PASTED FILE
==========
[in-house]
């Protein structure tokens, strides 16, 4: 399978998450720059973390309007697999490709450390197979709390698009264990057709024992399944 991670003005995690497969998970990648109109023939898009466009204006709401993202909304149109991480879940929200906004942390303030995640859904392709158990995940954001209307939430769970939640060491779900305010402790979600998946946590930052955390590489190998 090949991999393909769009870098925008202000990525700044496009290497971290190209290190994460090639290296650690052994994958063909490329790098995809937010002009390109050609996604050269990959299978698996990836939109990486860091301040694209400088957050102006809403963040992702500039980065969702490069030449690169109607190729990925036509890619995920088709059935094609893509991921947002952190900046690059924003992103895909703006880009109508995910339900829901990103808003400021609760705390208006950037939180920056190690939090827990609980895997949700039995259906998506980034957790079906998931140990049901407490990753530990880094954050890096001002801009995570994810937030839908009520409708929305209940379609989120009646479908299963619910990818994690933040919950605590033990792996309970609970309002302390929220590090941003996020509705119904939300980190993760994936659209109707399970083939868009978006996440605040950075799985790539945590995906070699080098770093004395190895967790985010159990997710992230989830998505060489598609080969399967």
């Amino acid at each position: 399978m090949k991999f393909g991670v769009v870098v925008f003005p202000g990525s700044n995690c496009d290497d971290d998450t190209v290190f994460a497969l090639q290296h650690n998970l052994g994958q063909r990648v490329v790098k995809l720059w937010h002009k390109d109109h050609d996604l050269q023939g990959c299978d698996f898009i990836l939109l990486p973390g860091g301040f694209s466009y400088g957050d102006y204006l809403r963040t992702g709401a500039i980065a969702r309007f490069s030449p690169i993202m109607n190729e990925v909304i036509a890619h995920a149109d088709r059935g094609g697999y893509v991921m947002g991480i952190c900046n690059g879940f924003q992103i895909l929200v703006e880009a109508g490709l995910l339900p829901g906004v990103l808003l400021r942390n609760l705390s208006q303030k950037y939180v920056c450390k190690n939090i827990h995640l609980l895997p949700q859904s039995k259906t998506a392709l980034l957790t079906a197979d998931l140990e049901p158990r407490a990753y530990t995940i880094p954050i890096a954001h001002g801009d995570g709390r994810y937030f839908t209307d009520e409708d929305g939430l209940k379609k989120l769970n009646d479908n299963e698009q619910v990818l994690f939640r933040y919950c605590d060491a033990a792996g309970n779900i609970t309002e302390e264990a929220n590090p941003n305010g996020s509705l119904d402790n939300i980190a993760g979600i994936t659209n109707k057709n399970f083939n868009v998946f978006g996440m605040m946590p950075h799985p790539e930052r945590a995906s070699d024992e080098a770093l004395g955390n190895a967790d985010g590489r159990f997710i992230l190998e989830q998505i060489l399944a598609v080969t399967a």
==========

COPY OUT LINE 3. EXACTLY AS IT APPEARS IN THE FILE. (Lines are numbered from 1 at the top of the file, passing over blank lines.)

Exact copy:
């Amino acid at each position: 399978m090949k991999f393909g991670v769009v870098v925008f003005p202000g990525s700044n995690c496009d290497d971290d998450t190209v290190f994460a497969l090639q290296h650690n998970l052994g994958q063909r990648v490329v790098k995809l720059w937010h002009k390109d109109h050609d996604l050269q023939g990959c299978d698996f898009i990836l939109l990486p973390g860091g301040f694209s466009y400088g957050d102006y204006l809403r963040t992702g709401a500039i980065a969702r309007f490069s030449p690169i993202m109607n190729e990925v909304i036509a890619h995920a149109d088709r059935g094609g697999y893509v991921m947002g991480i952190c900046n690059g879940f924003q992103i895909l929200v703006e880009a109508g490709l995910l339900p829901g906004v990103l808003l400021r942390n609760l705390s208006q303030k950037y939180v920056c450390k190690n939090i827990h995640l609980l895997p949700q859904s039995k259906t998506a392709l980034l957790t079906a197979d998931l140990e049901p158990r407490a990753y530990t995940i880094p954050i890096a954001h001002g801009d995570g709390r994810y937030f839908t209307d009520e409708d929305g939430l209940k379609k989120l769970n009646d479908n299963e698009q619910v990818l994690f939640r933040y919950c605590d060491a033990a792996g309970n779900i609970t309002e302390e264990a929220n590090p941003n305010g996020s509705l119904d402790n939300i980190a993760g979600i994936t659209n109707k057709n399970f083939n868009v998946f978006g996440m605040m946590p950075h799985p790539e930052r945590a995906s070699d024992e080098a770093l004395g955390n190895a967790d985010g590489r159990f997710i992230l190998e989830q998505i060489l399944a598609v080969t399967a």